The third thing was when I started working as a bridal makeup artist, I encountered a client with severe acne, and I was at a loss as to what to do. I knew from that moment that I needed to learn more about the skin so that I would be able to help future clients.

Q: We see a lot of DIY remedies on the web for skincare products that feature ingredients such as apple cider vinegar, lemon juice, baking soda, cinnamon (powder or essential oil) & clove, to name a few. As an Esthetician can you explain what you see when your client comes to you for a service if they’ve been using these remedies? How does their skin generally appear?

A: A lot of clients that come in after trying DIY remedies at home have an impaired barrier, meaning that they have stripped the protective layer of their skin. Everything that they put on their face burns, stings or hurts. Their skin tends to be inflamed and red or tender. Apple Cider Vinegar and Lemons are very astringent and acidic when using neat or unbuffered, and will cause a lot of sensitivity to the skin when exposed to harsh elements as well as UV light. Lemons, in particular, will create an issue with pigmentation as well.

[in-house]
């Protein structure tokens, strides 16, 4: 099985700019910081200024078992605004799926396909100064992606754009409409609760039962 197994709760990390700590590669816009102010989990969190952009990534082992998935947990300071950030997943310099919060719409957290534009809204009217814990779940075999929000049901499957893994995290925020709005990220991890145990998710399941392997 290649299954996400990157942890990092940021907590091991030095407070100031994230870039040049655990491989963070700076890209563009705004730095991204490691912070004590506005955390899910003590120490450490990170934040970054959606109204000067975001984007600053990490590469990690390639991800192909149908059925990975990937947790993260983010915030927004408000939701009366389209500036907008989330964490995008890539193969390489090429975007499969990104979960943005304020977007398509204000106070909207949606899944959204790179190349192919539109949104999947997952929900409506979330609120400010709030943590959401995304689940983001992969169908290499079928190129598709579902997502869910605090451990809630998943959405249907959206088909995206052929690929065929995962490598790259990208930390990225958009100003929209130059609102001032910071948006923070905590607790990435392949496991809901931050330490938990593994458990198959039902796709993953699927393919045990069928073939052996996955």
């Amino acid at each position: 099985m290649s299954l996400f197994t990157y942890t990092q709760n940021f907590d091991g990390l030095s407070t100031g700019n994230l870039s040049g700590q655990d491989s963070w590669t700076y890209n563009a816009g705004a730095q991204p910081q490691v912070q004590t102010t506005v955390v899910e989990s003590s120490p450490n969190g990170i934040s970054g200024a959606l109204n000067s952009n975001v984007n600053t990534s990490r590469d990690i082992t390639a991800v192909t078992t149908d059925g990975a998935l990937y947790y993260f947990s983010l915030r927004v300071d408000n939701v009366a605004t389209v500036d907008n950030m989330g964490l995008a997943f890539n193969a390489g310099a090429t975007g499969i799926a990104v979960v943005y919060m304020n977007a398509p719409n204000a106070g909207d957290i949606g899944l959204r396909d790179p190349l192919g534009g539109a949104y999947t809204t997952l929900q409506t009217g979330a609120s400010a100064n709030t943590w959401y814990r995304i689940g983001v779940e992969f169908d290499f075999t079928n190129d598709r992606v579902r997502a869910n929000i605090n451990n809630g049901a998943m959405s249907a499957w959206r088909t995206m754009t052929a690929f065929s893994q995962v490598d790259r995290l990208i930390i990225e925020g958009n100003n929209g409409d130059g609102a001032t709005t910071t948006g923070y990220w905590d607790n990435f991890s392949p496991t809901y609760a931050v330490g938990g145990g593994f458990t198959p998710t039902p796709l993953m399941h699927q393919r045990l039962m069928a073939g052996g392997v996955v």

Q. Have you had a client who needed medical help before you could book them in for a facial?

A. Thankfully, so far, I haven’t had anyone that needed medical attention for using DIY remedies. With clients that have an impaired barrier, the treatment for the next month or so is a lot of calming, soothing, hydrating and protection to rebuild their barrier function.

Q. Aside from the ingredients mentioned above, what other remedies have you come across that has sent a red flag for not being safe?

A. Toothpaste for blemishes still seems to be a popular DIY spot treatment as well as glue to remove blackheads.

Q. Toothpaste & glue remedies are always circulating. Can you elaborate on why they shouldn’t be used on your face?